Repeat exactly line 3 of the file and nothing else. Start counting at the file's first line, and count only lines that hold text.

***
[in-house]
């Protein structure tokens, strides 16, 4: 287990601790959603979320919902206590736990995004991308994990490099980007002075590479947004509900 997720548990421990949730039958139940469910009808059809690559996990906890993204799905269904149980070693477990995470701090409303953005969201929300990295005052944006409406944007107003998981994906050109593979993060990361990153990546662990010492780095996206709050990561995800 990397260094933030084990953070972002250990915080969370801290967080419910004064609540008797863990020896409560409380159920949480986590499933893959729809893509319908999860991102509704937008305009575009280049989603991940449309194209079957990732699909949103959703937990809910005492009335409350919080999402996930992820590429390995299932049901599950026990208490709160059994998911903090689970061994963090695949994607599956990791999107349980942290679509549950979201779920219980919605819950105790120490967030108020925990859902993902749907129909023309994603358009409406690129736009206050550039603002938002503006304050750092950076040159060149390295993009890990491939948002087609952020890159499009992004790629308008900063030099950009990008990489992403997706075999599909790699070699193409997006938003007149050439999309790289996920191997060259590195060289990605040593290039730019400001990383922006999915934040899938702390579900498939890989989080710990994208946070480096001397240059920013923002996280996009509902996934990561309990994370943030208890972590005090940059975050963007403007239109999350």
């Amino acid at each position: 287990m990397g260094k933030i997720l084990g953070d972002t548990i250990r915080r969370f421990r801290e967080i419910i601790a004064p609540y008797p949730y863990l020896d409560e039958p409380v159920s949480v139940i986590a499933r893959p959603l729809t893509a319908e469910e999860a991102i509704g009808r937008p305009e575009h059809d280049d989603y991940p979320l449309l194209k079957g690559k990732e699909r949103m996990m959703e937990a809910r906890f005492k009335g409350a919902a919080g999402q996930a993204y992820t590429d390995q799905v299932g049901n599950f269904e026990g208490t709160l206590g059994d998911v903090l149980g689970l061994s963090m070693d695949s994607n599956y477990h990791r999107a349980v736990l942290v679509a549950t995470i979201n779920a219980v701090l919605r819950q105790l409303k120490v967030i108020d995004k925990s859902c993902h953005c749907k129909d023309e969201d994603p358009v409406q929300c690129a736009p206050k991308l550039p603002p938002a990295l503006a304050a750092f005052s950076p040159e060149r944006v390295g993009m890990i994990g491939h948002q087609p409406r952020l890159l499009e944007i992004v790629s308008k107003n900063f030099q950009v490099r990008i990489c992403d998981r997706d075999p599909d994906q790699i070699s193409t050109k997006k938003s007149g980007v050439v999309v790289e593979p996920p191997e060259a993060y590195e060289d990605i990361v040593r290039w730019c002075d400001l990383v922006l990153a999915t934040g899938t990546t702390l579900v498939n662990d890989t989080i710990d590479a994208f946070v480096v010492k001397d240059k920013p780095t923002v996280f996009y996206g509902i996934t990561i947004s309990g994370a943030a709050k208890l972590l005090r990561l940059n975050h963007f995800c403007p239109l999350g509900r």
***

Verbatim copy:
């Amino acid at each position: 287990m990397g260094k933030i997720l084990g953070d972002t548990i250990r915080r969370f421990r801290e967080i419910i601790a004064p609540y008797p949730y863990l020896d409560e039958p409380v159920s949480v139940i986590a499933r893959p959603l729809t893509a319908e469910e999860a991102i509704g009808r937008p305009e575009h059809d280049d989603y991940p979320l449309l194209k079957g690559k990732e699909r949103m996990m959703e937990a809910r906890f005492k009335g409350a919902a919080g999402q996930a993204y992820t590429d390995q799905v299932g049901n599950f269904e026990g208490t709160l206590g059994d998911v903090l149980g689970l061994s963090m070693d695949s994607n599956y477990h990791r999107a349980v736990l942290v679509a549950t995470i979201n779920a219980v701090l919605r819950q105790l409303k120490v967030i108020d995004k925990s859902c993902h953005c749907k129909d023309e969201d994603p358009v409406q929300c690129a736009p206050k991308l550039p603002p938002a990295l503006a304050a750092f005052s950076p040159e060149r944006v390295g993009m890990i994990g491939h948002q087609p409406r952020l890159l499009e944007i992004v790629s308008k107003n900063f030099q950009v490099r990008i990489c992403d998981r997706d075999p599909d994906q790699i070699s193409t050109k997006k938003s007149g980007v050439v999309v790289e593979p996920p191997e060259a993060y590195e060289d990605i990361v040593r290039w730019c002075d400001l990383v922006l990153a999915t934040g899938t990546t702390l579900v498939n662990d890989t989080i710990d590479a994208f946070v480096v010492k001397d240059k920013p780095t923002v996280f996009y996206g509902i996934t990561i947004s309990g994370a943030a709050k208890l972590l005090r990561l940059n975050h963007f995800c403007p239109l999350g509900r």